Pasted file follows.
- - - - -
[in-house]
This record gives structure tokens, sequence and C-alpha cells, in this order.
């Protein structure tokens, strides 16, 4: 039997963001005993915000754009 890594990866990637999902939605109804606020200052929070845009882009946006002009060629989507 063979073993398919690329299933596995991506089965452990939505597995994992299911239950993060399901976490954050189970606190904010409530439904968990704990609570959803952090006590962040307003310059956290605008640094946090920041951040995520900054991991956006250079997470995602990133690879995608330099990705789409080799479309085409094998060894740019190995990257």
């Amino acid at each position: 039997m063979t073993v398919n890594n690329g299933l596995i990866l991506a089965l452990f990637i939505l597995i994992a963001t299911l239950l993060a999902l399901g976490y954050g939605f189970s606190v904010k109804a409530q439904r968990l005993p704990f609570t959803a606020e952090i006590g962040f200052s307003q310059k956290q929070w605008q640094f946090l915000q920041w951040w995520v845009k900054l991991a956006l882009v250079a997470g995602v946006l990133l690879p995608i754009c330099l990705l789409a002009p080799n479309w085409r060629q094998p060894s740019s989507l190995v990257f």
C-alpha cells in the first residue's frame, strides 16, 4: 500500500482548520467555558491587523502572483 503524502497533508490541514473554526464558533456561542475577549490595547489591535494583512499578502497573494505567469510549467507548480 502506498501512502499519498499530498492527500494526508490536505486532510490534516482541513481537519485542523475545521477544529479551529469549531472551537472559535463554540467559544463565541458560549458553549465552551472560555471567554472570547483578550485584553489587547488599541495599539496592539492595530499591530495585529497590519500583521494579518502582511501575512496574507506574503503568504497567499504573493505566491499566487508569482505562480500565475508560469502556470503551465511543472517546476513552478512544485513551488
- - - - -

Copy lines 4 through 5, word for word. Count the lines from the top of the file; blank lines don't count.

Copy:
């Amino acid at each position: 039997m063979t073993v398919n890594n690329g299933l596995i990866l991506a089965l452990f990637i939505l597995i994992a963001t299911l239950l993060a999902l399901g976490y954050g939605f189970s606190v904010k109804a409530q439904r968990l005993p704990f609570t959803a606020e952090i006590g962040f200052s307003q310059k956290q929070w605008q640094f946090l915000q920041w951040w995520v845009k900054l991991a956006l882009v250079a997470g995602v946006l990133l690879p995608i754009c330099l990705l789409a002009p080799n479309w085409r060629q094998p060894s740019s989507l190995v990257f």
C-alpha cells in the first residue's frame, strides 16, 4: 500500500482548520467555558491587523502572483 503524502497533508490541514473554526464558533456561542475577549490595547489591535494583512499578502497573494505567469510549467507548480 502506498501512502499519498499530498492527500494526508490536505486532510490534516482541513481537519485542523475545521477544529479551529469549531472551537472559535463554540467559544463565541458560549458553549465552551472560555471567554472570547483578550485584553489587547488599541495599539496592539492595530499591530495585529497590519500583521494579518502582511501575512496574507506574503503568504497567499504573493505566491499566487508569482505562480500565475508560469502556470503551465511543472517546476513552478512544485513551488